The two squads, who are scheduled to play in a friendly in August, haven’t played one another in over a decade.
The Italians took a 2-1 win at Elland Road in Leeds back on March 27th, 2002. Only Gianluigi Buffon still remains from that match.
You’d have to go back to the 1990 World Cup in Italy for the last time the two met in a major tournament. The hosts claimed third place at England’s expense in that match 2-1.
On Sunday, the squads assemble for the right to take on Germany in the semifinals, and, with a few minor tweaks, the Italians will be the men to take up the challenge next week.
While Ireland were the proverbial punching bags of the group, the Italians looked the most comfortable on offense playing in Cesare Prandelli's 4-4-2 look.
They fixed one of the glaring holes in the defense (covering the flanks) while inviting the midfield to come upfield more often and join the attack.
With England not terribly different in a formational sense to the Irish, staying with what worked in the last game would make a great deal of sense.
Italy held the ball very well against the Irish (discounting the last 10 minutes) and will be given the chance to do so again against England.
While some of the British papers have pleaded with England to "love the ball," it's not a skill that the Three Lions are terribly fond of.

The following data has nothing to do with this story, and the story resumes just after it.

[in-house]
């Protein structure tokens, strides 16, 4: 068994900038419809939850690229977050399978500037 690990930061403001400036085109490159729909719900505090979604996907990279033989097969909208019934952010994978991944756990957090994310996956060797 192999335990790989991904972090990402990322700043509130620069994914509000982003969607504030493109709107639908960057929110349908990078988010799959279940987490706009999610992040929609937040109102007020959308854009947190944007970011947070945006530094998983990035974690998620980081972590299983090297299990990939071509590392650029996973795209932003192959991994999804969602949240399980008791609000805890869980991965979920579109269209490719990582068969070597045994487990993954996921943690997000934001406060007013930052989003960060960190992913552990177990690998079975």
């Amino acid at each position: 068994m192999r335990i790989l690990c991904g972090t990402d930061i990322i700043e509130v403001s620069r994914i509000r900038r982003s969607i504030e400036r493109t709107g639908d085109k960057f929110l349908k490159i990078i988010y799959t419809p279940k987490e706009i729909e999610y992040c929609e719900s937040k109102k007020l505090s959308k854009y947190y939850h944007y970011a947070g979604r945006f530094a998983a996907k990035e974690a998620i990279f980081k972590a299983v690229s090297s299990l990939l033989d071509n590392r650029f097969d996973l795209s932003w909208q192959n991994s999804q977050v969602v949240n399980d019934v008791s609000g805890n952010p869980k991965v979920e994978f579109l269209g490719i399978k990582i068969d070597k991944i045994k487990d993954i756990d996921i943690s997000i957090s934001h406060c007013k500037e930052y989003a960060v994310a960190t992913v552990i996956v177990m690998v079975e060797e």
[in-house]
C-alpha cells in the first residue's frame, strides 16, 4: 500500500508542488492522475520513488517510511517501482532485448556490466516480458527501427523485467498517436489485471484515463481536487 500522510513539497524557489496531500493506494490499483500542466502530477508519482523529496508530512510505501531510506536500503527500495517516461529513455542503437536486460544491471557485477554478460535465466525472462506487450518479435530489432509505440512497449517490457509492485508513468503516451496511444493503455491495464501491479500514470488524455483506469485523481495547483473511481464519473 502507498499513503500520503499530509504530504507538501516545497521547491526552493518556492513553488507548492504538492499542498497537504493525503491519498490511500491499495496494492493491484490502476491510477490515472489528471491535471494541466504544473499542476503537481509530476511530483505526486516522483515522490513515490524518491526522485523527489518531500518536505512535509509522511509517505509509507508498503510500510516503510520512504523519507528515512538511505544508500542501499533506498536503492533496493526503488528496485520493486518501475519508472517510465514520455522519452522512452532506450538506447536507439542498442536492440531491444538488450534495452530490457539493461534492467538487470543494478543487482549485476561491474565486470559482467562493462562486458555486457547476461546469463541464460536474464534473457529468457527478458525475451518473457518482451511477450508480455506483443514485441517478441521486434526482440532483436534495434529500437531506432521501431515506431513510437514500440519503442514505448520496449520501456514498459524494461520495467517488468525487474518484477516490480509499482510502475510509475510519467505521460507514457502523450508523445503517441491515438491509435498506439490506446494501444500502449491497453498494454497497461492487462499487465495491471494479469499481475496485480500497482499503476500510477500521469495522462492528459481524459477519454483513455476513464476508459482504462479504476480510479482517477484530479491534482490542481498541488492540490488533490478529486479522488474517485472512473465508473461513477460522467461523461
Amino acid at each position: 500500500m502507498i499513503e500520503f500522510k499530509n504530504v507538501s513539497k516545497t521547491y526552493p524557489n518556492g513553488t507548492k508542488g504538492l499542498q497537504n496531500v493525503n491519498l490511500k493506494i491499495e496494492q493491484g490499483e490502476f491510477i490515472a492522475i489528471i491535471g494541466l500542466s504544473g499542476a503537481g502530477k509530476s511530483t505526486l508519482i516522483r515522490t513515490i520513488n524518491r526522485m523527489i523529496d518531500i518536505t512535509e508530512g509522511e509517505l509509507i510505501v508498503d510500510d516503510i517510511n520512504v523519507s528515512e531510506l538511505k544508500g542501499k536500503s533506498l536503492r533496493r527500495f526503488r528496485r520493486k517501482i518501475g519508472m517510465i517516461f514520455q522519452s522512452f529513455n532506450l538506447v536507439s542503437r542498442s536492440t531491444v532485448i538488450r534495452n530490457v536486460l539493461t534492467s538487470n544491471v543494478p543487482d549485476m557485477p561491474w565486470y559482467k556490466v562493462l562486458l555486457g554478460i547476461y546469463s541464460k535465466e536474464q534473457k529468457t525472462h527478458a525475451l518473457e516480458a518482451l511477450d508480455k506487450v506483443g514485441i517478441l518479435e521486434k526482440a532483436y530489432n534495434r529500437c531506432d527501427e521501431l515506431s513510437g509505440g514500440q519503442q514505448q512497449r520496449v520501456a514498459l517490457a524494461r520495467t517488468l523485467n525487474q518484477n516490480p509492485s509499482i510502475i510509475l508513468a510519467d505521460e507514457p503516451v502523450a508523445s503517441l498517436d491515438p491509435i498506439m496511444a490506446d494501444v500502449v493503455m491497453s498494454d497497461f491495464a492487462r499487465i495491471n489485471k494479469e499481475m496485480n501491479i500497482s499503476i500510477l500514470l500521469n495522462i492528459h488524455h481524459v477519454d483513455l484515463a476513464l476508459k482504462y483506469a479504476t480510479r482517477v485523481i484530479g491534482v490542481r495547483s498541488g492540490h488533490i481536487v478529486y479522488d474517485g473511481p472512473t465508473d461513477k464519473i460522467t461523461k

It could easily be the pivotal factor in the match (statistically) if the Italians can make use of that possession even better than they did against Ireland.
Andrea Pirlo has been excellent in the tournament so far, and a nice, easy-going match against England would keep his legs strong going into the home stretch of Euro 2012.
One of the more notable points about England's match with France in the early stages of the tournament was the lack of cohesive action between Ashley Young and Danny Welbeck.
Alou Diarra sat deep and split the two apart, hawking Young for most of the match and preventing the duo from linking up together.
While Wayne Rooney is better than either player, if the Italians can pull a similar trick in keeping the two United frontmen separate, they stand a better chance of keeping the ball out of threatening positions.
With Giorgio Chiellini out for at least the quarterfinal with a thigh injury, keeping the defense from having to do too much would be a coup for the Italians.
Both Andrea Barzagli and Leonardo Bonucci have game experience in the tournament and should be able to cope with the movement of the England squad.
An appearance from Andy Carroll might be a more interesting proposition. If the big Geordie does take to the pitch, the midfield must help by taking every second ball away from their English counterparts.
Bonucci also needs to be careful (as do several others) as he sits on a yellow card. A second against England would be catastrophic to the defense in the semifinal.
Mario Balotelli's super-sub appearance against the Irish resulted in a spectacular goal that sealed the contest in the dying moments.
But, unlike the Irish, the England defenders are very familiar with the Manchester City man and will know that getting under his skin is job one and two.
Balotelli is also on a yellow card and any rash actions would disqualify him from the semifinal.
The question becomes how to align the front three in the diamond. Antonio Cassano started up front with Antonio Di Natale but Cassano swapped with Claudio Marchisio at the tip of the diamond.
It worked alright, but if you wanted Cassano in the midfield, wouldn't it make sense to drop Marchisio?
With Balotelli also available to start, it's worth wondering where Prandelli will put his money against the English.
I expect Balotelli and Cassano to start, but whether they use Marchisio or Di Natale is a bit up in the air.